Few things give us the sense of clear and present danger as speaking in public. This past weekend, I once again faced what can be a nerve-racking experience for many of us. Though I am an experienced speaker, self-doubt inevitably creeps in. I think of this as ‘performance anxiety.’ You are about to go on-stage and be vulnerable in front of a large group of mostly strangers.
Kind as they are likely to be, a little part of me is aware that if I stumble, misquote scripture or make a statement that contravenes the beliefs of the audience, there can be consequences I don’t want to see happen. I want success, which means being liked and respected for what I have to say.
Making this all the more challenging is that I am committed to walking my own talk. I rough in the structure of my talk, remind myself of some relevant stories and then stand up and speak. No script. No rehearsing. I want to be led by the Spirit, which means I need to be weak under God in order to let him be strong in me.
This level of vulnerability leads to tiny self-doubting thoughts creeping into my mind. “What if I lose my train of thought?” “What if I freeze up?” A sinking feeling can hit my stomach. My voice tightens up and I cannot sing worth a darn. Tension seeps across my body.
Oddly, I feel the same way when golfing with my gang. We put the heavy price of one beer at stake for the winning pair. I inevitably feel some performance pressure. I want to win. No, really what I want is to score well and impress. It pretty much never happens. I don’t golf enough to get good at the game.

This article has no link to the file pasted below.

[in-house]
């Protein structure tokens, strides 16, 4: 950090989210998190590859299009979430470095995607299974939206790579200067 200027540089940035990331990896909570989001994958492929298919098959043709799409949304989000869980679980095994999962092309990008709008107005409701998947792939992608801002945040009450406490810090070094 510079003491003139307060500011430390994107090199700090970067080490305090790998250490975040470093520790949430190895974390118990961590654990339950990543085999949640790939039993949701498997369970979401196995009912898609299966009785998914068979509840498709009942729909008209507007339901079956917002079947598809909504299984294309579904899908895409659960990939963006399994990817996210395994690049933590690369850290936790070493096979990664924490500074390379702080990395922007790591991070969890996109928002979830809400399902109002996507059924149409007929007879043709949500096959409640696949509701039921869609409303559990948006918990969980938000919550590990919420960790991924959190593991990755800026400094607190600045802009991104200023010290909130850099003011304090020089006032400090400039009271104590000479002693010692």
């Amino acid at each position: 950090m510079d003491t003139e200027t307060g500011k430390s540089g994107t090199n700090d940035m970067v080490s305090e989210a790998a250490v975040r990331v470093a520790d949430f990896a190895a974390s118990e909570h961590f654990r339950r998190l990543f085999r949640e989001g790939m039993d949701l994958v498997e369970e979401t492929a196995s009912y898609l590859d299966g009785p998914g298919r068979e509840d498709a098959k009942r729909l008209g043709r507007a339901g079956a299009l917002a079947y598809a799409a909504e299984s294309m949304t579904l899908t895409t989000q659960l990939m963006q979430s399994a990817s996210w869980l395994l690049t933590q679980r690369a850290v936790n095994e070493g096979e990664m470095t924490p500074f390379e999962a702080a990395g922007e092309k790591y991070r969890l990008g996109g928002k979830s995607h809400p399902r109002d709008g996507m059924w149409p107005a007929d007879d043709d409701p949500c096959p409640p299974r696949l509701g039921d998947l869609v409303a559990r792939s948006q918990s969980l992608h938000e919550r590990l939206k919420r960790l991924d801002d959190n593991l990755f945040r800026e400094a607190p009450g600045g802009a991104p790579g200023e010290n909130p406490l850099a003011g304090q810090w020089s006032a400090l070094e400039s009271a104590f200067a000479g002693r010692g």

I recently read astronaut Chris Hadfield’s book, An Astronaut’s Guide to Life on Earth. The level of repetitive detail that he expressed as part of his training reminds me that performance anxiety can be overcome by endless repetition and practice.
However, even that will only take you so far. There will always be that moment of truth when you either deliver or you bomb. Being neutral about that possibility is the real key to doing well. Once I start speaking, I’m fine and things go well. I’m okay with screwing up in the moment. I dug that plank out of my eye for the most part.
Now if only I could get neutral about my golf game. Sigh…it’s a journey. I thank the Lord throughout my day, and especially when speaking in public. However, I could do a better job of bringing him along with on the golf course!
Coming up next. My wife and I travel to the east coast of Canada on a road trip. I wonder what miracles the Lord will have in store for us?
ps. Here is the link to the talk I gave that day called Life in the Spirit: